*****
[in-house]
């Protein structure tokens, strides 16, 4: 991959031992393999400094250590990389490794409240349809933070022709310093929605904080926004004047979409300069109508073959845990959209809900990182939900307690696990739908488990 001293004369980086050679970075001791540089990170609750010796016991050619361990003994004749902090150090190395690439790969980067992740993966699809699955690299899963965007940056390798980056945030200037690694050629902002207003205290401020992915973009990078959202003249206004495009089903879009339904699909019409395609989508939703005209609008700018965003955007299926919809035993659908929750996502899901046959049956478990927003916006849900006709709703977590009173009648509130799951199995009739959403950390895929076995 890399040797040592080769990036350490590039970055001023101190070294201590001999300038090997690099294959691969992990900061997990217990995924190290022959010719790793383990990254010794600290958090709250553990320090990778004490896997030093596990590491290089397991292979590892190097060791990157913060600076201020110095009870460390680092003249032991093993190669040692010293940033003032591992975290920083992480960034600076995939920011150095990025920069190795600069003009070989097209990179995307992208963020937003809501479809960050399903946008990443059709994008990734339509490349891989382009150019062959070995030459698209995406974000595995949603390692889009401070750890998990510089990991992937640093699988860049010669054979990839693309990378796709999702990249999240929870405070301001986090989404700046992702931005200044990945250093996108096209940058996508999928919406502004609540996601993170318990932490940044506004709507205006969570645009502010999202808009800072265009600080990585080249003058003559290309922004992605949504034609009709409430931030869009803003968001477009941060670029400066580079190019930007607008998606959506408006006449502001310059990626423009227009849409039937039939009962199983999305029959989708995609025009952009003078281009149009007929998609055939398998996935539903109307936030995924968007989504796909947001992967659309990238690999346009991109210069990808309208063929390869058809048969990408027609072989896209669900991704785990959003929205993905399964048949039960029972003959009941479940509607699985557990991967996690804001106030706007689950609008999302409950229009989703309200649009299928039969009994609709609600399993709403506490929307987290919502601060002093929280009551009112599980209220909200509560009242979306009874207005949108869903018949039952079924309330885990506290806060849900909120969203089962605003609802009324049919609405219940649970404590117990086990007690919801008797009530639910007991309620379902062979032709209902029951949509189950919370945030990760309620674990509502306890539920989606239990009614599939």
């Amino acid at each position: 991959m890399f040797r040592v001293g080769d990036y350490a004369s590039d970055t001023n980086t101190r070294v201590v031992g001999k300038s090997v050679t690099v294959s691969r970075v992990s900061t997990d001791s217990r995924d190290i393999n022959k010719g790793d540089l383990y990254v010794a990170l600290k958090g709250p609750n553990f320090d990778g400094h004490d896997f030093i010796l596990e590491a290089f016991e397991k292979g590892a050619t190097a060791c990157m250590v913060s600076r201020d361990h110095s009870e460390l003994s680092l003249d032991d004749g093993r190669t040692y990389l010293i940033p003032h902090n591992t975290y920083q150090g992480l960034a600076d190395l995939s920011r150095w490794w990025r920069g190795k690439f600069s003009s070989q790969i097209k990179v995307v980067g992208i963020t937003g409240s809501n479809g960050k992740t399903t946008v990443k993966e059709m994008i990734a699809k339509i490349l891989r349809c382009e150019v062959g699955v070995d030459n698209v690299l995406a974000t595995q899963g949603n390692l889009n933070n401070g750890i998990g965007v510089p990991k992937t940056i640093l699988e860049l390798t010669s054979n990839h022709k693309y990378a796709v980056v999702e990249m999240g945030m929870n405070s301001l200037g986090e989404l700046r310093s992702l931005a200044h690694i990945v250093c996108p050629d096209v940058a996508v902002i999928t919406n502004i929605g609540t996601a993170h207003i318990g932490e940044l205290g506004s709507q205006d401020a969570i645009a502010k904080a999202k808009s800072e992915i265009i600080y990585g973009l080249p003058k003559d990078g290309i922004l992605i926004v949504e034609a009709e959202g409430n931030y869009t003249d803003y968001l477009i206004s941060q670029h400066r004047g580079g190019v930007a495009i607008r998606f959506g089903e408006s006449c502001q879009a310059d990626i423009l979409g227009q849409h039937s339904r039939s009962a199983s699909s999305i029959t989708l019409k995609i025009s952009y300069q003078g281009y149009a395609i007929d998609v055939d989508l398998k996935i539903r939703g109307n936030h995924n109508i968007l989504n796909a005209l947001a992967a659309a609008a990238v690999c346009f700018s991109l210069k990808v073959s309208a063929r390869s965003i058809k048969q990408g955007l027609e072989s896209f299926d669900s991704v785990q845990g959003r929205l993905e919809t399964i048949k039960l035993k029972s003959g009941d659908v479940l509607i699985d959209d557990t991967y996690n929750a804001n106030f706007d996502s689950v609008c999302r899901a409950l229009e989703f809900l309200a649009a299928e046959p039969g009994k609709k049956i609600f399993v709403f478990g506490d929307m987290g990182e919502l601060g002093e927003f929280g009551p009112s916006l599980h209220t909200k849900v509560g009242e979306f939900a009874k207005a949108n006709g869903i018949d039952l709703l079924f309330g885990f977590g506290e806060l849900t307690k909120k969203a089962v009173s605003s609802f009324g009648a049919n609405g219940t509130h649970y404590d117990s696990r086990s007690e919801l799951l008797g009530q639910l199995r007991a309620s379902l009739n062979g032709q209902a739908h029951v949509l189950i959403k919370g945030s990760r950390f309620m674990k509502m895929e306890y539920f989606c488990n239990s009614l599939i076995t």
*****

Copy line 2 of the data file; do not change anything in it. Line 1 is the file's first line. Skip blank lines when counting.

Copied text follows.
């Protein structure tokens, strides 16, 4: 991959031992393999400094250590990389490794409240349809933070022709310093929605904080926004004047979409300069109508073959845990959209809900990182939900307690696990739908488990 001293004369980086050679970075001791540089990170609750010796016991050619361990003994004749902090150090190395690439790969980067992740993966699809699955690299899963965007940056390798980056945030200037690694050629902002207003205290401020992915973009990078959202003249206004495009089903879009339904699909019409395609989508939703005209609008700018965003955007299926919809035993659908929750996502899901046959049956478990927003916006849900006709709703977590009173009648509130799951199995009739959403950390895929076995 890399040797040592080769990036350490590039970055001023101190070294201590001999300038090997690099294959691969992990900061997990217990995924190290022959010719790793383990990254010794600290958090709250553990320090990778004490896997030093596990590491290089397991292979590892190097060791990157913060600076201020110095009870460390680092003249032991093993190669040692010293940033003032591992975290920083992480960034600076995939920011150095990025920069190795600069003009070989097209990179995307992208963020937003809501479809960050399903946008990443059709994008990734339509490349891989382009150019062959070995030459698209995406974000595995949603390692889009401070750890998990510089990991992937640093699988860049010669054979990839693309990378796709999702990249999240929870405070301001986090989404700046992702931005200044990945250093996108096209940058996508999928919406502004609540996601993170318990932490940044506004709507205006969570645009502010999202808009800072265009600080990585080249003058003559290309922004992605949504034609009709409430931030869009803003968001477009941060670029400066580079190019930007607008998606959506408006006449502001310059990626423009227009849409039937039939009962199983999305029959989708995609025009952009003078281009149009007929998609055939398998996935539903109307936030995924968007989504796909947001992967659309990238690999346009991109210069990808309208063929390869058809048969990408027609072989896209669900991704785990959003929205993905399964048949039960029972003959009941479940509607699985557990991967996690804001106030706007689950609008999302409950229009989703309200649009299928039969009994609709609600399993709403506490929307987290919502601060002093929280009551009112599980209220909200509560009242979306009874207005949108869903018949039952079924309330885990506290806060849900909120969203089962605003609802009324049919609405219940649970404590117990086990007690919801008797009530639910007991309620379902062979032709209902029951949509189950919370945030990760309620674990509502306890539920989606239990009614599939």